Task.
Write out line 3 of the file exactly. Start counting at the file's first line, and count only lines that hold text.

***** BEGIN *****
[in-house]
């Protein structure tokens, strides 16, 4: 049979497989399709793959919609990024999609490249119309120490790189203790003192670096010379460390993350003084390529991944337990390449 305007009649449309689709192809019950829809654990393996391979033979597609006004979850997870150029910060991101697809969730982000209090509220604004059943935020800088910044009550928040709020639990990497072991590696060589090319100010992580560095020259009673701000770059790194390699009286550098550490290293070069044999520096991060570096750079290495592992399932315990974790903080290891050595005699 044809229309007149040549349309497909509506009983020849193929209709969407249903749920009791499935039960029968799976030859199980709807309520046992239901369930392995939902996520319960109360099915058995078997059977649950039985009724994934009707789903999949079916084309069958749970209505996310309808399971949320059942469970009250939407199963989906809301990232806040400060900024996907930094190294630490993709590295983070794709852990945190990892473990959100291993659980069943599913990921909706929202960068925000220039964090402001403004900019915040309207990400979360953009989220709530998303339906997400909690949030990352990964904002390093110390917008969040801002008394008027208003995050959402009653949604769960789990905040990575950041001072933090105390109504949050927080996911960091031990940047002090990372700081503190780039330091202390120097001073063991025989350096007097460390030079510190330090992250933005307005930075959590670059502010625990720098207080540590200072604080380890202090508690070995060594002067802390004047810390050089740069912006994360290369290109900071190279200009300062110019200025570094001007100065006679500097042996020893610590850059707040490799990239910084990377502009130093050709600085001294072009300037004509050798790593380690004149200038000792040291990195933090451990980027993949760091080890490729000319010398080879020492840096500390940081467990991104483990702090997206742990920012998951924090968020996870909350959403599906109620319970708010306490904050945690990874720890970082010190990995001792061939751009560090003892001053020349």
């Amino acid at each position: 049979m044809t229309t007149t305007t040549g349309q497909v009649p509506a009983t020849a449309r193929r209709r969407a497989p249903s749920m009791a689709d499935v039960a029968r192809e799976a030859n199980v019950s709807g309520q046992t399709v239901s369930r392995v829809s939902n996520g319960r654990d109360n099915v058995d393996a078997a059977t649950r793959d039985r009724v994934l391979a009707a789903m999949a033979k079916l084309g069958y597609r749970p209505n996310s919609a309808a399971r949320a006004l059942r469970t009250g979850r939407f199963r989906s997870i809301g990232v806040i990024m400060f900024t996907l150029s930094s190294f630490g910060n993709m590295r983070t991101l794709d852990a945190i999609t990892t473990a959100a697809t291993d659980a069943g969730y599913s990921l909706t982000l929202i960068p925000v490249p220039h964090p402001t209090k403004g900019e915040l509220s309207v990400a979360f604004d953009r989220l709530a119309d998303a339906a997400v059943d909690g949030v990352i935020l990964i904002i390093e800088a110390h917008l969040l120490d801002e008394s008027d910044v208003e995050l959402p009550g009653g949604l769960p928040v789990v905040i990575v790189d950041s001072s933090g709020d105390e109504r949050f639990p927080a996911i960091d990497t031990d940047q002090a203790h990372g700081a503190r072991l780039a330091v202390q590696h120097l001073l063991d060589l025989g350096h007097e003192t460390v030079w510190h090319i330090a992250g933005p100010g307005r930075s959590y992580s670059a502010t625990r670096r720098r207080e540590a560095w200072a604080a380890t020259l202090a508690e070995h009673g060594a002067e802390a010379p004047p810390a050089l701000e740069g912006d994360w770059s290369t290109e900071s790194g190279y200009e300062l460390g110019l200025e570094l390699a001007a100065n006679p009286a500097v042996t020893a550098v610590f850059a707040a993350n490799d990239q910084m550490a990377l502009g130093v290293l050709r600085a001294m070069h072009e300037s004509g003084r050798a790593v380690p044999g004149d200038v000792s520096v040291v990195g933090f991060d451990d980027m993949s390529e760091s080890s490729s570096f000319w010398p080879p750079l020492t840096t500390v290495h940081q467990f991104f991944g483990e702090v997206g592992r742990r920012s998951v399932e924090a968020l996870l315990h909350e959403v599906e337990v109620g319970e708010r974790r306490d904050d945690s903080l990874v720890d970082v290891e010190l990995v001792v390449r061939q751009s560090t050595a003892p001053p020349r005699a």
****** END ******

């Amino acid at each position: 049979m044809t229309t007149t305007t040549g349309q497909v009649p509506a009983t020849a449309r193929r209709r969407a497989p249903s749920m009791a689709d499935v039960a029968r192809e799976a030859n199980v019950s709807g309520q046992t399709v239901s369930r392995v829809s939902n996520g319960r654990d109360n099915v058995d393996a078997a059977t649950r793959d039985r009724v994934l391979a009707a789903m999949a033979k079916l084309g069958y597609r749970p209505n996310s919609a309808a399971r949320a006004l059942r469970t009250g979850r939407f199963r989906s997870i809301g990232v806040i990024m400060f900024t996907l150029s930094s190294f630490g910060n993709m590295r983070t991101l794709d852990a945190i999609t990892t473990a959100a697809t291993d659980a069943g969730y599913s990921l909706t982000l929202i960068p925000v490249p220039h964090p402001t209090k403004g900019e915040l509220s309207v990400a979360f604004d953009r989220l709530a119309d998303a339906a997400v059943d909690g949030v990352i935020l990964i904002i390093e800088a110390h917008l969040l120490d801002e008394s008027d910044v208003e995050l959402p009550g009653g949604l769960p928040v789990v905040i990575v790189d950041s001072s933090g709020d105390e109504r949050f639990p927080a996911i960091d990497t031990d940047q002090a203790h990372g700081a503190r072991l780039a330091v202390q590696h120097l001073l063991d060589l025989g350096h007097e003192t460390v030079w510190h090319i330090a992250g933005p100010g307005r930075s959590y992580s670059a502010t625990r670096r720098r207080e540590a560095w200072a604080a380890t020259l202090a508690e070995h009673g060594a002067e802390a010379p004047p810390a050089l701000e740069g912006d994360w770059s290369t290109e900071s790194g190279y200009e300062l460390g110019l200025e570094l390699a001007a100065n006679p009286a500097v042996t020893a550098v610590f850059a707040a993350n490799d990239q910084m550490a990377l502009g130093v290293l050709r600085a001294m070069h072009e300037s004509g003084r050798a790593v380690p044999g004149d200038v000792s520096v040291v990195g933090f991060d451990d980027m993949s390529e760091s080890s490729s570096f000319w010398p080879p750079l020492t840096t500390v290495h940081q467990f991104f991944g483990e702090v997206g592992r742990r920012s998951v399932e924090a968020l996870l315990h909350e959403v599906e337990v109620g319970e708010r974790r306490d904050d945690s903080l990874v720890d970082v290891e010190l990995v001792v390449r061939q751009s560090t050595a003892p001053p020349r005699a």